During the 20th century the U.S. Mint issued a variety of different types of half dollars, including the final issues of the Barber half dollar (1892-1916), the Walking Liberty half dollar (1917-1947), Franklin half dollar (1948-1963) and Kennedy half dollar (1964 to present).
The following are the most valuable issues within each series based on prices realized during auctions.
Barber Half Dollar
1904-S PCGS MS67 CAC sold for $138,000 in August 2010
This coin is one of only three examples of the 1904-S that have received a grade of MS67 from either PCGS or NGC. Going back to the 1970s, there are only a total of 8 examples that grade MS65 or finer. In addition to being a condition rarity, the issue is also one of the rarest issues of the series with an original mintage of just 553,038.
1905 PCGS MS68+ CAC sold for $132,250 in August 2010
This coin is the single highest graded Barber half dollar and also has stunning toning. In addition, only 662,000 of this issue were struck in Philadelphia in 1905. Only 12 other examples of the date have been certified higher than MS65 by either PCGS or NGC.
Walking Liberty Half Dollar
1919-D PCGS MS66 sold for $270,250 in November 2004
At the gem mint state level, the 1919-S Walker is the rarest coin of the series with only 11 coins graded MS65 PCGS, and just 1 – this example – that graded MS66. While it is not a full strike, which does not exist for this issue, this one has clear definition in Liberty’s thumb and head, and the skirtlines are visible to the knee.
1921-S NGC MS66 sold for $188,000 in June 2016
In addition to being one of the key dates of the Walking Liberty half series, the 1921-S is the rarest of those coins in mint state. It is estimated that after factoring in resubmissions of the same coin, there are fewer than 200 mint state examples of this issue, and this example that sold in 2016 is one of only three that have been graded MS66.
Franklin Half Dollar
1953 PCGS MS66 sold for $69,000 in January 2001
In 1953 the half dollars struck at the San Francisco Mint mostly had weak details on the Liberty Bell on the coin’s reverse with fewer than 50 estimate Full Bell Line coins estimated to exist. In fact, this is the weakest-struck coin of the series. Most of the FBL coins are believed to have been among the first coins struck and tend to be in MS65 or higher grades. There is only one other MS66 FBL example and one MS67 FBL at PCGS. Following the sale of this example in 2001 for much more than was expected, interest in the series has continued has increased.
1958 PCGS MS67+ FBL sold for $129,250 in September 2018
In MS65 and MS66 without FBL, this date is not rare, but with FBL, especially in the top grade of MS67, it is very elusive. Only 30 have received this grade at PCGS and 4 have been certified MS67+, and of those coins this example is the finest with an amazing toning of wild colors on it. When sold in 2018, it garnered the most money ever for a Franklin half dollar.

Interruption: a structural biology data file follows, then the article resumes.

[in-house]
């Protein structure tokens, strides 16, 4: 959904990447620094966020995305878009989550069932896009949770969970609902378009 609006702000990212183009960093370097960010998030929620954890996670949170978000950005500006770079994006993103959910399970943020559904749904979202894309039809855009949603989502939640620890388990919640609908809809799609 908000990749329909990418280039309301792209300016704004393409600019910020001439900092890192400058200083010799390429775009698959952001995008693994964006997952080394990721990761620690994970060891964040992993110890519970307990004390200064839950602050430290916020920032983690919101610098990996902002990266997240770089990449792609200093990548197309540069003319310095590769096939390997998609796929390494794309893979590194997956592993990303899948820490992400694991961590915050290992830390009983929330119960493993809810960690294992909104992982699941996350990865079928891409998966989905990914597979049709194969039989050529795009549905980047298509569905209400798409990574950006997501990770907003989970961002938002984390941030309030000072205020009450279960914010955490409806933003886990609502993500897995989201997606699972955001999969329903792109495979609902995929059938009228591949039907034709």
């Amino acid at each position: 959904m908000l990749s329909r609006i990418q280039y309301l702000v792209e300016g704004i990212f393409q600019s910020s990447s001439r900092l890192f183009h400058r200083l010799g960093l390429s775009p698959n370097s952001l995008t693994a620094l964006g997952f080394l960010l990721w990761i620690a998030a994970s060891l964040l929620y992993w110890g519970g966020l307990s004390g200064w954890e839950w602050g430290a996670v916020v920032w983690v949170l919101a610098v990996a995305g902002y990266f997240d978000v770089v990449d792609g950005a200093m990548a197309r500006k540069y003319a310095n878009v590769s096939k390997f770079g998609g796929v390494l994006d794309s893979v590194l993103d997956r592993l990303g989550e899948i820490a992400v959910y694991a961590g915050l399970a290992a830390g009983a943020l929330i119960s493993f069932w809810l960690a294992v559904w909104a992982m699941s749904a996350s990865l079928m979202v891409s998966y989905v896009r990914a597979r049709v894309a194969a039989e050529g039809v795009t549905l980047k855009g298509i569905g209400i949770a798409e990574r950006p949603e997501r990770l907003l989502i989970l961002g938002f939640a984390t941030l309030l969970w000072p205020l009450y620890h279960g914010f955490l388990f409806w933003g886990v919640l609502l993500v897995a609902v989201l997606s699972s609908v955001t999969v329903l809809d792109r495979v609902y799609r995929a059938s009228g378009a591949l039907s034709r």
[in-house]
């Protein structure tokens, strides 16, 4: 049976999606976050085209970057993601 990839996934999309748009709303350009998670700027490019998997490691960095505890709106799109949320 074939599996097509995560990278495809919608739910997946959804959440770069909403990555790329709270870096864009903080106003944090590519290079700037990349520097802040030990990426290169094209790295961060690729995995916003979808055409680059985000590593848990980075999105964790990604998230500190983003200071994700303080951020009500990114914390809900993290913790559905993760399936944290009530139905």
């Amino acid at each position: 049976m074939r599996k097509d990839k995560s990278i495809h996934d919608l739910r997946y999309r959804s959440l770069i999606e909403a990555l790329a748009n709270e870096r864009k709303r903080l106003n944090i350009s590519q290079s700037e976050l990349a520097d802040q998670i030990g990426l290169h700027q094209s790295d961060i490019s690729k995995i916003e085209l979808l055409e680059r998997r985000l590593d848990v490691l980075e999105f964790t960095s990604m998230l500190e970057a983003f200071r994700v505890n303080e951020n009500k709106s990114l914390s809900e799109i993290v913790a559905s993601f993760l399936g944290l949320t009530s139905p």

Kennedy Half Dollar
These coins were made in 90% silver only in 1964, then in 40% silver from 1965 to 1970, and beginning with the 1971 Kennedy half dollar to the present have been from copper-nickel. An important subtype of the series and the only one that marked a design change is the 1776-1976 bicentennial half dollars made in 1975 and 1976 that were issued along with special designs for the quarter and $1 coin.
1964 SMS PCGS SP68 sold for $156,000 in August 2019
The king of Kennedy half dollars is a coin that has a lot of mystery surrounding how it came into existence. In 1964 in addition to the business strike and Proof examples of the first year if issue of the new Kennedy series, a small number (estimated at 12) coins that are believed but not certain to have been experimental strikes were made to determine what finish would be used on coins from 1965 to 1967 when the Mint did not issue any Proof or mint sets and instead issued Special Mint Sets.
These Kennedy halves from 1964 have a strong and crisp strike but not the reflective fields of Proofs. While there is little in the way of documentation, they are believed to have been made for Mint Director Eva Adams as gifts or she may have opted to keep them. Most or the examples that have surfaced to date likely came from her estate. Only five have been graded Specimen 68 and just one at SP69.
1967 SMS NGC MS69 Ultra Cameo sold for $31,200 in January 2019
After 90% silver coins were discontinued in 1964, the Mint stopped issuing Proof and mint sets from 1965 to 1967 and instead issued Special Mint Sets whose coins were of better than circulation-quality but not nearly as good as Proofs. For that reason. it is hard to find high-graded examples of coins from those sets, and this example is the only MS69 UC graded by NGC with no comparable coin graded by PCGS.
1964-D PCGS MS68 sold for $22,325 in February 2016
This coin is the only example of this issue that has been graded MS68 by either major grading service. When it was sold in 2016, that was the first time it had ever appeared for sale at auction.
1964 Accented Hair NGC PF68 sold for $19,975 in January 2017
There are two types of 1964 Kennedy halves – type 1 with accented hair, and type 2 without the bold part in Kennedy’s hair seen on type 1 coins. It is rarely seen graded PF68 with only 10 coins certified in that grade, and only two finer.
This content was originally published here.
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